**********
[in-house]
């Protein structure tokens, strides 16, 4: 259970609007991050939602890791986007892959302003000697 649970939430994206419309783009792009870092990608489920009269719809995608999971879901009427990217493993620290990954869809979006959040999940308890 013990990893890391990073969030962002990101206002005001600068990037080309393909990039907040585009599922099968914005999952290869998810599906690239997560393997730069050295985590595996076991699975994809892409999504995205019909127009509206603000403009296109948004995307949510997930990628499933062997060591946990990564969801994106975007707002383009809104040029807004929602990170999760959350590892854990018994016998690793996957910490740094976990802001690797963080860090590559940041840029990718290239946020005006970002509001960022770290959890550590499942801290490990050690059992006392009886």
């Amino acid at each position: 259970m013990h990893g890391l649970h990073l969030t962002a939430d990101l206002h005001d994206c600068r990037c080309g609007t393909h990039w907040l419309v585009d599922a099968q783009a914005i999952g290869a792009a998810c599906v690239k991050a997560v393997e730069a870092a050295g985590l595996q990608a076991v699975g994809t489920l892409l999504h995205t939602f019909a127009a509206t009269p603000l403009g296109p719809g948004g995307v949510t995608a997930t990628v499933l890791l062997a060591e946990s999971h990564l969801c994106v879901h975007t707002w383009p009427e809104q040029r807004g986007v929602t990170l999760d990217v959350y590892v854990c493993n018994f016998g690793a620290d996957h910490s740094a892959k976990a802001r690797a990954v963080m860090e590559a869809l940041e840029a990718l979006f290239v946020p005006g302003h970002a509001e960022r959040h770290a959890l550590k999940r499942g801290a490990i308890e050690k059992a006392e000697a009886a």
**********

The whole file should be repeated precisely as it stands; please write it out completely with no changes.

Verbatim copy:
[in-house]
């Protein structure tokens, strides 16, 4: 259970609007991050939602890791986007892959302003000697 649970939430994206419309783009792009870092990608489920009269719809995608999971879901009427990217493993620290990954869809979006959040999940308890 013990990893890391990073969030962002990101206002005001600068990037080309393909990039907040585009599922099968914005999952290869998810599906690239997560393997730069050295985590595996076991699975994809892409999504995205019909127009509206603000403009296109948004995307949510997930990628499933062997060591946990990564969801994106975007707002383009809104040029807004929602990170999760959350590892854990018994016998690793996957910490740094976990802001690797963080860090590559940041840029990718290239946020005006970002509001960022770290959890550590499942801290490990050690059992006392009886």
């Amino acid at each position: 259970m013990h990893g890391l649970h990073l969030t962002a939430d990101l206002h005001d994206c600068r990037c080309g609007t393909h990039w907040l419309v585009d599922a099968q783009a914005i999952g290869a792009a998810c599906v690239k991050a997560v393997e730069a870092a050295g985590l595996q990608a076991v699975g994809t489920l892409l999504h995205t939602f019909a127009a509206t009269p603000l403009g296109p719809g948004g995307v949510t995608a997930t990628v499933l890791l062997a060591e946990s999971h990564l969801c994106v879901h975007t707002w383009p009427e809104q040029r807004g986007v929602t990170l999760d990217v959350y590892v854990c493993n018994f016998g690793a620290d996957h910490s740094a892959k976990a802001r690797a990954v963080m860090e590559a869809l940041e840029a990718l979006f290239v946020p005006g302003h970002a509001e960022r959040h770290a959890l550590k999940r499942g801290a490990i308890e050690k059992a006392e000697a009886a």